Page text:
However, local government coffers were fattened with 27 citations and 10 impounded vehicles — an apparently growing reason behind roadblocks supposedly set up to find drunk drivers.
(Thanks to Jeanne M. Pruett, President of Responsibility in DUI Laws, Inc.)
Statistics spark debate on whether DUI checkpoints work
STOCKTON, Sept. 18 — Recently released federal data has prompted a beverage industry group to declare checkpoints ineffective and to push for more resources to be spent on patrols to prevent people from drinking and driving.
The National Highway Traffic and Safety Administration in August released data on alcohol-related deaths in 2003 and 2004. Last year saw a decline in fatalities, and most of the drop occurred in states that don't use sobriety checkpoints. That led the American Beverage Institute, a Washington, D.C.-based restaurant industry group, to proclaim checkpoints as an ineffective method in preventing alcohol fatalities.
"There were 411 fewer deaths in 2004, 394 of which were in nonroadblock states," said John Doyle, executive director of ABI. "It's a startling finding when you look at it through that filter."
California is one of 39 states that use checkpoints to prevent and catch drunken drivers. It also had 14 more fatalities in 2004 than 2003. All 11 states that don't use checkpoints — among them Oregon and Washington — reported a decrease in alcohol-related deaths….
"Checkpoints are successful, because they get the word out," said Officer Bill Sivley, a spokesman for Stockton CHP, adding that officers often give out informational pamphlets to motorists. "We will never know how many people were deterred from drinking and driving because of them."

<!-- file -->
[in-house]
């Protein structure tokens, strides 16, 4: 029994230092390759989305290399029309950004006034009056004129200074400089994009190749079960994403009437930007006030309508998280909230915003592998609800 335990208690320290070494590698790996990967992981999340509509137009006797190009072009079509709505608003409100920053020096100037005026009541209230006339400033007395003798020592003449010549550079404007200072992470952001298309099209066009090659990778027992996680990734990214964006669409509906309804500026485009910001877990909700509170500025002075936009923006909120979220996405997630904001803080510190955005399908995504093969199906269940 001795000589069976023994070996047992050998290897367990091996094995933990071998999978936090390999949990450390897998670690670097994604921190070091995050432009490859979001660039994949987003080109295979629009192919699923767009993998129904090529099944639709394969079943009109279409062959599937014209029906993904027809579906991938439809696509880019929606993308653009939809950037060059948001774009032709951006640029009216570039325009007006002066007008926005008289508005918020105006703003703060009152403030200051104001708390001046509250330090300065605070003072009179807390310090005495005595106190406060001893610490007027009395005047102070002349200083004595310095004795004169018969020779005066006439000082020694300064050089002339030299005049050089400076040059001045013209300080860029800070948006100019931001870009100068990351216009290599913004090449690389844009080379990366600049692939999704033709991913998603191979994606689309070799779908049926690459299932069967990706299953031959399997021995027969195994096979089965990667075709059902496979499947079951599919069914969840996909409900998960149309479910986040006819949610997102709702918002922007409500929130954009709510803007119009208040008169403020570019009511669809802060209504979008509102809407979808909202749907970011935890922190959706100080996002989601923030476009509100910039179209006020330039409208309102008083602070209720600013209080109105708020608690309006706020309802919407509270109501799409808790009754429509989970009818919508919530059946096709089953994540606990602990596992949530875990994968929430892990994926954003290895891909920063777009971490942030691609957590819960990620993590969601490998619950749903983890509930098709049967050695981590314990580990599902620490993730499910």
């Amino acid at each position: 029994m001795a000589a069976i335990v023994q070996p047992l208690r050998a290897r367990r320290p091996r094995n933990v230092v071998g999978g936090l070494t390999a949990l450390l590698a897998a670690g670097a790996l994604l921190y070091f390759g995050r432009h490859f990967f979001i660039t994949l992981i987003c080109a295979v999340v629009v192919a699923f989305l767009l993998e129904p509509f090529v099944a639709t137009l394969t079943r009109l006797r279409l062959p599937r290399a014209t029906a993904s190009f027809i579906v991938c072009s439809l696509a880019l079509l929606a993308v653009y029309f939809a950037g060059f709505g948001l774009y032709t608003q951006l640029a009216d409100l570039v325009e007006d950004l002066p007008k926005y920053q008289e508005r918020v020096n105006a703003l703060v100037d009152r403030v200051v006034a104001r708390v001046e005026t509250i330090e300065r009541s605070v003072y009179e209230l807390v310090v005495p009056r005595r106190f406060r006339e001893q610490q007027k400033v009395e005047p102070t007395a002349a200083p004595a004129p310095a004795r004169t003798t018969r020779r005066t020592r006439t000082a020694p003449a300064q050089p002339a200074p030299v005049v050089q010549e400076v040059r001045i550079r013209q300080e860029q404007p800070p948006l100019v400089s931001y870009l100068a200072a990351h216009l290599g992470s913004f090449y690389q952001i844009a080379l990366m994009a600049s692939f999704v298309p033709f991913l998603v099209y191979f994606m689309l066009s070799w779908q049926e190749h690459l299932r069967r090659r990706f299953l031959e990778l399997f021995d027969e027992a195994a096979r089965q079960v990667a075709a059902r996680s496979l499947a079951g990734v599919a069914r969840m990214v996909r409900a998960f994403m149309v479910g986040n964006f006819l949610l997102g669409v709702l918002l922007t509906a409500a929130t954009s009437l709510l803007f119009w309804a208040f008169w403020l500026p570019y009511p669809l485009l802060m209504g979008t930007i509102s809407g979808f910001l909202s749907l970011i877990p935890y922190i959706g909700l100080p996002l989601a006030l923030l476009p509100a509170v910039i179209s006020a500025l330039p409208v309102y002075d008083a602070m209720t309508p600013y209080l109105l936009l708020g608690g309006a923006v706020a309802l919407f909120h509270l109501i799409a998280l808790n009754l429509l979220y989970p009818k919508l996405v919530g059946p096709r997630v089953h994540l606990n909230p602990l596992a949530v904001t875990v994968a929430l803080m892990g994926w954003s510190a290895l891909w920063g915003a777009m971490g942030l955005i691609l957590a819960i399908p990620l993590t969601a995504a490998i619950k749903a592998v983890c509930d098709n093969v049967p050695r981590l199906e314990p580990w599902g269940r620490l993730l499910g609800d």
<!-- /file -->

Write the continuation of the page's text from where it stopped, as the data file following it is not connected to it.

Let's see….DUI roadblocks don't work — they may even increase fatalities — but we should have more of them because they "get the word out"?
A few days ago I posted a news story about MADD assisting police at DUI "sobriety checkpoints". What I didn’t realize is that MADD apparently goes even further — setting up their own roadblocks! The following news story from a couple of years ago reports on one such roadblock:
CLINTON PROSECUTOR AT ODDS WITH MADD
A prosecutor in Clinton, Tennessee, says the president of the local chapter of Mothers Against Drunk Driving has been irresponsible.
Anderson County District Attorney General Jim Ramsey said a MADD roadblock June 28th caused a two-vehicle accident.
Further, he said the MADD chapter has interfered in criminal cases and been involved in publicity stunts.
MADD chapter president Susan Ford said the group stays within the policies and guidelines of the organization. She said she feels like the group has community support.
Presumably, MADD is not authorized to stop vehicles on the highways — in which case, why aren’t any of the mad mothers arrested and prosecuted? They clearly pose a threat to public safety (and just as clearly are politically very powerful).
(Thanks to Jeanne Pruett, President of Responsibility in DUI Laws, Inc.)